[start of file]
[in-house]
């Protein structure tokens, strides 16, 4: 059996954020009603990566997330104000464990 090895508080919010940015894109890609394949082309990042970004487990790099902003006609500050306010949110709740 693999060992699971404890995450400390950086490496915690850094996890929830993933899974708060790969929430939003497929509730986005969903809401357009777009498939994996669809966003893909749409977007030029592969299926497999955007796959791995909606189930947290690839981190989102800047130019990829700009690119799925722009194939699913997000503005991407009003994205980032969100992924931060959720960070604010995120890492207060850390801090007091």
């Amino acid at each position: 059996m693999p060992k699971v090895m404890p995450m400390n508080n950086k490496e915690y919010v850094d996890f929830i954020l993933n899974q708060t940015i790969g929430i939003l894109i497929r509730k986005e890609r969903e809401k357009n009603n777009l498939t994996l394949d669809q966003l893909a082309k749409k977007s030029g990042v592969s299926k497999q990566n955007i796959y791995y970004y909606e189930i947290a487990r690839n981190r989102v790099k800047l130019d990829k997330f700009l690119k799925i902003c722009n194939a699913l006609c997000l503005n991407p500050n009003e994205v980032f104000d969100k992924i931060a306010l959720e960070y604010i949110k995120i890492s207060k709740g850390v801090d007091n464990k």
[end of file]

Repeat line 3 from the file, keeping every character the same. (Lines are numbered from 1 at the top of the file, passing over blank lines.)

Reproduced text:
């Amino acid at each position: 059996m693999p060992k699971v090895m404890p995450m400390n508080n950086k490496e915690y919010v850094d996890f929830i954020l993933n899974q708060t940015i790969g929430i939003l894109i497929r509730k986005e890609r969903e809401k357009n009603n777009l498939t994996l394949d669809q966003l893909a082309k749409k977007s030029g990042v592969s299926k497999q990566n955007i796959y791995y970004y909606e189930i947290a487990r690839n981190r989102v790099k800047l130019d990829k997330f700009l690119k799925i902003c722009n194939a699913l006609c997000l503005n991407p500050n009003e994205v980032f104000d969100k992924i931060a306010l959720e960070y604010i949110k995120i890492s207060k709740g850390v801090d007091n464990k």